Post written by Bridget Morton, Seasonal Island Director. Pictures by Ella MacVeagh, assistant cook.
Recently, I greeted a member of the Pen Bay Stewards to Hurricane Island, just as he stepped of the boat. He gazed at spruce trees overhead and eyed great blocks of granite. Eventually he spoke: “You can feel the spirituality here.”
Yes. You can. From its craggy shores to the highest trees, Hurricane sings sustaining joy to anyone who takes the time to listen. For some of us, the island seems to have a soul, a soul that informs and supports our small community, so dedicated to scientific learning and growth.
One little pocket of peace is the island churchyard. Consecrated as holy ground by a Catholic bishop in quarrying days, it was shared by Hurricane’s Catholics at the turn of the twentieth century, and for a while there were multiple services every Sunday in that island church. Sometimes, heading up to the ice pond or the garden, I imagine quarrymen, their wives and children, walking, on their only day of rest, up the same path to pray. During Outward Bound’s summers on the island, sweet weddings and christenings were held inside that small, grassy rectangle; every Sunday, rain or shine, the entire community migrated to the churchyard for morning meeting. Perhaps the first Sunday I spent on Hurricane Island, 45 years ago, my watchmate Chicky played ‘Morning Has Broken’ on her flute, while the rest of us listened rapt, rain dripping from our yellow slickers. Today only the granite foundation and a small altar remain.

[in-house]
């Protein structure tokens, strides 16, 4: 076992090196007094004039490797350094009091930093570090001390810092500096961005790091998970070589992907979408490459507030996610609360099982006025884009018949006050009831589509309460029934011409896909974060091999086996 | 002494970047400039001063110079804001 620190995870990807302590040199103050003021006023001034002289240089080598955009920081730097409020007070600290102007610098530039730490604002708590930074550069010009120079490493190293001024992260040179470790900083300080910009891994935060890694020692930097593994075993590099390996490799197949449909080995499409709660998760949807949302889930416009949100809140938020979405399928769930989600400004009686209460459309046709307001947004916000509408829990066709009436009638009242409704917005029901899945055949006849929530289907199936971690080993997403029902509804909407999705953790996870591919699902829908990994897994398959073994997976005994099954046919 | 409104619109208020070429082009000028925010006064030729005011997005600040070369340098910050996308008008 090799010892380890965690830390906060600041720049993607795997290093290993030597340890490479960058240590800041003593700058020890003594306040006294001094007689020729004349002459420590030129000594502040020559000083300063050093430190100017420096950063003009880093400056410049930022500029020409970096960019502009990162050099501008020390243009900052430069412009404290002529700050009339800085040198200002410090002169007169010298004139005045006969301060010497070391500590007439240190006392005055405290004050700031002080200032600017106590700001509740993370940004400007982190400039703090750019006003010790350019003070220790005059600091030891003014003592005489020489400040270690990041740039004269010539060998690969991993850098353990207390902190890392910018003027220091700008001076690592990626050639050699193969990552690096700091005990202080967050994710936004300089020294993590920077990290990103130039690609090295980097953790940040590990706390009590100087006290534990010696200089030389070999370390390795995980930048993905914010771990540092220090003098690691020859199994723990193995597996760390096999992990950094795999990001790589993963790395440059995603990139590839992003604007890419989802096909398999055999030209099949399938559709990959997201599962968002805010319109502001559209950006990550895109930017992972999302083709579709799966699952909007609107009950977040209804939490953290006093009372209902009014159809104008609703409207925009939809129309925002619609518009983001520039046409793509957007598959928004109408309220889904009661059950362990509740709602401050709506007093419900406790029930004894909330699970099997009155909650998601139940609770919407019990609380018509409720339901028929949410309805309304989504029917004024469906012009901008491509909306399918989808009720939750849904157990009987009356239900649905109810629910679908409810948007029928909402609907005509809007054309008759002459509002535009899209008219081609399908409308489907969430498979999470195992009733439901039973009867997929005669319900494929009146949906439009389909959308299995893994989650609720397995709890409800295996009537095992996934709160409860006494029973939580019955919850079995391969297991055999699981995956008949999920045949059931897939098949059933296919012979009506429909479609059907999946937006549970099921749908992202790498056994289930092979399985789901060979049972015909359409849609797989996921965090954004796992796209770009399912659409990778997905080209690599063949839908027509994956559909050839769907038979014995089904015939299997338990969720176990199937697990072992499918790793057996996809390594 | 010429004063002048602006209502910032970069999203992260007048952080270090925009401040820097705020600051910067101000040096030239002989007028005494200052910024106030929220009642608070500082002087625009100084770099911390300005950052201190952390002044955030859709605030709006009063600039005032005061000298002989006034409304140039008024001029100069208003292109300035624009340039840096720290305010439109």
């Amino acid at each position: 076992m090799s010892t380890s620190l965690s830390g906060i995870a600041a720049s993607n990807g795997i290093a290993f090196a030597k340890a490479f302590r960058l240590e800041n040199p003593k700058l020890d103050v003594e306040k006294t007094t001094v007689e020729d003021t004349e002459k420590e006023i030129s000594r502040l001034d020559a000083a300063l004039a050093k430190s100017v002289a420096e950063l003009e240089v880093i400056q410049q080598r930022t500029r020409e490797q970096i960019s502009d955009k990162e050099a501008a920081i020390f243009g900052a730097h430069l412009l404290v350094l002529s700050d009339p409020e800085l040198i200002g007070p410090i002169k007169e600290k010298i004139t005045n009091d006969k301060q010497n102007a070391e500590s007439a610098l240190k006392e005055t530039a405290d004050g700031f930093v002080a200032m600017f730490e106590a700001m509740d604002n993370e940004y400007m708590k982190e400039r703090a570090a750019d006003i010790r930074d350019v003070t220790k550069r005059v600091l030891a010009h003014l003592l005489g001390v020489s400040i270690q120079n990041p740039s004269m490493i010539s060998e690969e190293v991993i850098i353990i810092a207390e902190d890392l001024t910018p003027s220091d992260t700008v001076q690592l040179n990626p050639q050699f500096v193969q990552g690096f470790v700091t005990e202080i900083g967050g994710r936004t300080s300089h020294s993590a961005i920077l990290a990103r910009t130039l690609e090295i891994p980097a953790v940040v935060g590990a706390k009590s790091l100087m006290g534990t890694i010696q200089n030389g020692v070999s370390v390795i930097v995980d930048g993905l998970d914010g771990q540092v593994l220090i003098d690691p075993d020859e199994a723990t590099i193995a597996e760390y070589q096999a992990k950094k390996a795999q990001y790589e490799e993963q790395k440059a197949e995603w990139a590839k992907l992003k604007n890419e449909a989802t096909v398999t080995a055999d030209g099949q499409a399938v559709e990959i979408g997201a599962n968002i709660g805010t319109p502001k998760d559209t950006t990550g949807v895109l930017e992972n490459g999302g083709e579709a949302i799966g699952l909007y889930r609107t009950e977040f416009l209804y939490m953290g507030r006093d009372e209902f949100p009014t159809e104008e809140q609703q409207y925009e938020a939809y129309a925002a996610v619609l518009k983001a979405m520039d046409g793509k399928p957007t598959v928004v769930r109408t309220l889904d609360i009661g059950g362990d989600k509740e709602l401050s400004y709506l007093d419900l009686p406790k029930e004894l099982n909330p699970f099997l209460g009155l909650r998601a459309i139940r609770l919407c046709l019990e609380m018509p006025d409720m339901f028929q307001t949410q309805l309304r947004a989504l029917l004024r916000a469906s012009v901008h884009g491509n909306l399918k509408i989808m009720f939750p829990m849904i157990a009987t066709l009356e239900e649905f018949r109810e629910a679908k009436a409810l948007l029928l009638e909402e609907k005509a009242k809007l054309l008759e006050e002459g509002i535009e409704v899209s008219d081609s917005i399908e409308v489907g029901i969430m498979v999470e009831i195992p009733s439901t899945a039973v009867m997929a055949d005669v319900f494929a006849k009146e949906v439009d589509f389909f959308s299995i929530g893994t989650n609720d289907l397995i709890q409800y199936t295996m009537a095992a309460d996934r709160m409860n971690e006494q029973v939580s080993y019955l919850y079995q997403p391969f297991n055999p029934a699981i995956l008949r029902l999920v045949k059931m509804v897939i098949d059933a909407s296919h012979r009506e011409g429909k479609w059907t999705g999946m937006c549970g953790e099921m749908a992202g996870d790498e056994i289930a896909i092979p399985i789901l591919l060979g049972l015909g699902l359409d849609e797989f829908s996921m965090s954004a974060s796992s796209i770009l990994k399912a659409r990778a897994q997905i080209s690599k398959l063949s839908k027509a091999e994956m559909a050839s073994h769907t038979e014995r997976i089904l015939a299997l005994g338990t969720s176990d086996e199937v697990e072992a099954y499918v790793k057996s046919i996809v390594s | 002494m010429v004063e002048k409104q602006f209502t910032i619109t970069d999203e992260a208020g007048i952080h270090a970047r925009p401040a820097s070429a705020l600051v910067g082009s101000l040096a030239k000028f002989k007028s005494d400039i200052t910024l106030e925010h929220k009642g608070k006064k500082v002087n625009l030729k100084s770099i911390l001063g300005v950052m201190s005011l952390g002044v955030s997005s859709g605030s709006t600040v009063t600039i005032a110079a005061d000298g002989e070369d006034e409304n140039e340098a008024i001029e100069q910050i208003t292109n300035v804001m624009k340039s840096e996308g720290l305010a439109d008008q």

I headed up that hill on a Friday evening in May with the students of Cambridge School of Weston. These nine young women and their chaperones had already brought energy and delight to their marine science studies here on Hurricane. That Friday evening they held a Shabbat, possibly the first ever, in Hurricane’s churchyard. A couple of the teenagers explained for the rest us this ritual of their faith. They lit two tiny candles and invited us to wave in smoke and then hide our eyes from the light. They led us in song, broke bread, shared water from a plastic bottle. They wanted us to understand that we were praying for peace, for community. They said we had prayed shalom and salaam in a single prayer, prayed for peace in Hebrew and Arabic. Everyone was smiling, laughing, singing. I caught the joy in the girls’ faces and felt it mirrored in my own. And I remembered Meister Eckhart, the medieval German mystic’s reminder, “If the only prayer you ever said in your entire life was Thank You, that would be enough.”
Yes. Thank you, CSW! Thank you, sweet Hurricane! Today, that is enough. And the waves whisper: Amen.